Parathyas barbigera are among the most common mite species found parasitizing mosquitoes, especially those of the genera Aedes and Ochlerotatus. Their host range is likely much wider, as studies have detected P. barbigera parasitizing other dipteran families, such as Tipulidae (crane flies), Ptychopteridae (phantom crane flies), Chloropidae (grass flies), and Empididae (dagger flies). These mites are typically abundant along the margins of temporary ponds, springs, streams, and seepage areas in North America and Europe. Nymphs and adults can be seen crawling and mating along substrate beginning in early Spring, soon after the recession of surface ice. Eggs are laid soon after the thaw, and larvae typically emerge and begin host seeking within 30–40 days. According to Mullen (1977), P. barbigera attach exclusively to female mosquitoes as they land near the water's edge to oviposit, which was supported by an extensive field study in which he observed zero mite larvae on 15,000 Aedes pupae, and dissection of parasitized females revealed them all to be parous. Mullen hypothesized that this life history strategy increased chances of mite survival two-fold because those parasitizing males would likely die before returning to a suitable adult habitat. No literature was found discussing the impact of P. barbigera on mosquito physiology and survival.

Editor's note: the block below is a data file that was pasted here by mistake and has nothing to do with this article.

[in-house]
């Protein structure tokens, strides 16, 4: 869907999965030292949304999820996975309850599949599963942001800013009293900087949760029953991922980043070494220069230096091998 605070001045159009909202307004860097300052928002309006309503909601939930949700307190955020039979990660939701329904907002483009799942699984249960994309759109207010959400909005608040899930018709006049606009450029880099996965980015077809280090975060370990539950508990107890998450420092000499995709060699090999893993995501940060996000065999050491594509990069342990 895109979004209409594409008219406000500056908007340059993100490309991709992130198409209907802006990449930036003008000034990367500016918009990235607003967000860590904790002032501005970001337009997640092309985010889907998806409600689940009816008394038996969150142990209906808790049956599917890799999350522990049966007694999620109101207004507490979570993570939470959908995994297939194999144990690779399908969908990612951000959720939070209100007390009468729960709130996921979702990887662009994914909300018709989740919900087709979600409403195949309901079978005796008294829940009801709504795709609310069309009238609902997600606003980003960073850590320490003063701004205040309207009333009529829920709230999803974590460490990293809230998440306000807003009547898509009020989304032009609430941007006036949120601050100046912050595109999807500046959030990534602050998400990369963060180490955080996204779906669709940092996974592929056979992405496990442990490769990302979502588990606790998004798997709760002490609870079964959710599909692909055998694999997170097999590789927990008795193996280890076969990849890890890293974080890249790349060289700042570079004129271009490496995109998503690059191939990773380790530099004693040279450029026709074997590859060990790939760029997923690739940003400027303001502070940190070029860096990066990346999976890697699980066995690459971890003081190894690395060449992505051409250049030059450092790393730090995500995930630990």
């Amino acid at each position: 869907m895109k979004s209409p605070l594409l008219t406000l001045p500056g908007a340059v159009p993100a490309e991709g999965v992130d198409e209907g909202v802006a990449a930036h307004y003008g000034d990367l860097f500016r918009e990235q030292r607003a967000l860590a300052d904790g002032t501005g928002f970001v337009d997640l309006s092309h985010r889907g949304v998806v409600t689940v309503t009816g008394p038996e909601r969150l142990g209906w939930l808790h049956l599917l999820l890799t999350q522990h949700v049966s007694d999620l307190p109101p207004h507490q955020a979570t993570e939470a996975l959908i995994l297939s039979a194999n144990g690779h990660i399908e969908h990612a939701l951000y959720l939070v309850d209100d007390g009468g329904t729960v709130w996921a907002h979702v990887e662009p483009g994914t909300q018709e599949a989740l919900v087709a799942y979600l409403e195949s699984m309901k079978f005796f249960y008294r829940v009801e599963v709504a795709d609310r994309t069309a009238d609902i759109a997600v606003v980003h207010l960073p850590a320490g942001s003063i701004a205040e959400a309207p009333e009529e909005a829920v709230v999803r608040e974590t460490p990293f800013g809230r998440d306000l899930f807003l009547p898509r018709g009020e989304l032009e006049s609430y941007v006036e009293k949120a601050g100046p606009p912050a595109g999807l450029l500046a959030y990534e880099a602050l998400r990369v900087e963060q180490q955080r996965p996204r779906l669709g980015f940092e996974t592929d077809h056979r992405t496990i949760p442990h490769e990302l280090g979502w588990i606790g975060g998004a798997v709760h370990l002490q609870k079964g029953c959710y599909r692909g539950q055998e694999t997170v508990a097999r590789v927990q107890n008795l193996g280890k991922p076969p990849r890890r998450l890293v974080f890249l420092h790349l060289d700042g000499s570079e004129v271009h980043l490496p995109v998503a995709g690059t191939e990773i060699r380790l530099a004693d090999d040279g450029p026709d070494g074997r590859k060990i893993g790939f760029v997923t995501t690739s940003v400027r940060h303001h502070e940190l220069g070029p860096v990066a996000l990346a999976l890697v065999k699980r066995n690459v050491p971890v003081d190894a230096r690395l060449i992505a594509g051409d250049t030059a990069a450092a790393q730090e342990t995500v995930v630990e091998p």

Larval mites of the genus Arrenurus are also common ectoparasites of many mosquito species. In contrast to P. barbigera, Arrenurus mites are fully aquatic and prefer permanent habitats, such swamps and marshes. Females lay eggs in protected areas hidden among the abundant vegetation of these habitats, and upon hatching, larvae can be found swimming throughout the upper water column in search of hosts. Once an immature host is located, Arrenurus larvae loosely bind to their integument, and monitor them until the adult emerges. Host muscle contractions just prior to emergence stimulate mite larvae to move towards the ecydisal opening and attach to the host along intersegmental sutures on their thorax and abdomen. Differences in preferred attachment site between mite species appear to be related to differences in host emergence behavior. Full larval engorgement takes approximately three days, during which they have the potential to significantly impact the health of their host. In laboratory settings, the survival of Anopheles crucians mosquitoes parasitized by Arrenurus (Meg.) pseudotenuicollis was found to decrease from 23.32 to 6.25 days between those harboring the least and greatest numbers of attached mites respectively. Under similar conditions, infection intensities equalling 17-32 mites decreased the number of eggs laid by gravid An. crucians by nearly 100%. High mite loads also significantly decreased the fecundity of field-collected An. crucians, but to a lesser extent than those infected in the lab. Similar consequences of high Arrenurus mite infection intensities were observed in other host-mite relationships. For example, Smith and McIver (1984) found that Arrenurus danbyensis loads of greater than 5 mites decreased the fecundity of Coquillettidia perturbans females by approximately 3.5 eggs per additional mite. Even though Arrenurus mite larvae have been considered as potential biocontrol agents, unrealistic numbers would need to be released in order to prove effective on their own.